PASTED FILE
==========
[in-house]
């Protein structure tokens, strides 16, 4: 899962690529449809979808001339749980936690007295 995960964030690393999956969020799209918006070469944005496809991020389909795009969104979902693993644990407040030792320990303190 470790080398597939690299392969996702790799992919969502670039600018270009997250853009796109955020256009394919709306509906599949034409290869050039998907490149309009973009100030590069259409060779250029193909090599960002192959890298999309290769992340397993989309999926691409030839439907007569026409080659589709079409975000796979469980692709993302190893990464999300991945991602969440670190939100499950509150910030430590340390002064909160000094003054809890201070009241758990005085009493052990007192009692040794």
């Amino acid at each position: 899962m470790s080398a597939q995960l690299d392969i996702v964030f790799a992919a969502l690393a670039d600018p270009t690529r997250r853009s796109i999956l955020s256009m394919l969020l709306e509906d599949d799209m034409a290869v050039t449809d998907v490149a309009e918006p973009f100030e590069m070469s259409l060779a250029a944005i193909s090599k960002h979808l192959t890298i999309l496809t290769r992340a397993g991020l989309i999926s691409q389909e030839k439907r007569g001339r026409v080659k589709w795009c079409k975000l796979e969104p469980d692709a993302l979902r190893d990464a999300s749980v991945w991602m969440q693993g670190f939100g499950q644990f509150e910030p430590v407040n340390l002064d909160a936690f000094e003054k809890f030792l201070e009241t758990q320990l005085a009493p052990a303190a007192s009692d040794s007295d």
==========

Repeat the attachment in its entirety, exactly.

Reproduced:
[in-house]
């Protein structure tokens, strides 16, 4: 899962690529449809979808001339749980936690007295 995960964030690393999956969020799209918006070469944005496809991020389909795009969104979902693993644990407040030792320990303190 470790080398597939690299392969996702790799992919969502670039600018270009997250853009796109955020256009394919709306509906599949034409290869050039998907490149309009973009100030590069259409060779250029193909090599960002192959890298999309290769992340397993989309999926691409030839439907007569026409080659589709079409975000796979469980692709993302190893990464999300991945991602969440670190939100499950509150910030430590340390002064909160000094003054809890201070009241758990005085009493052990007192009692040794």
């Amino acid at each position: 899962m470790s080398a597939q995960l690299d392969i996702v964030f790799a992919a969502l690393a670039d600018p270009t690529r997250r853009s796109i999956l955020s256009m394919l969020l709306e509906d599949d799209m034409a290869v050039t449809d998907v490149a309009e918006p973009f100030e590069m070469s259409l060779a250029a944005i193909s090599k960002h979808l192959t890298i999309l496809t290769r992340a397993g991020l989309i999926s691409q389909e030839k439907r007569g001339r026409v080659k589709w795009c079409k975000l796979e969104p469980d692709a993302l979902r190893d990464a999300s749980v991945w991602m969440q693993g670190f939100g499950q644990f509150e910030p430590v407040n340390l002064d909160a936690f000094e003054k809890f030792l201070e009241t758990q320990l005085a009493p052990a303190a007192s009692d040794s007295d």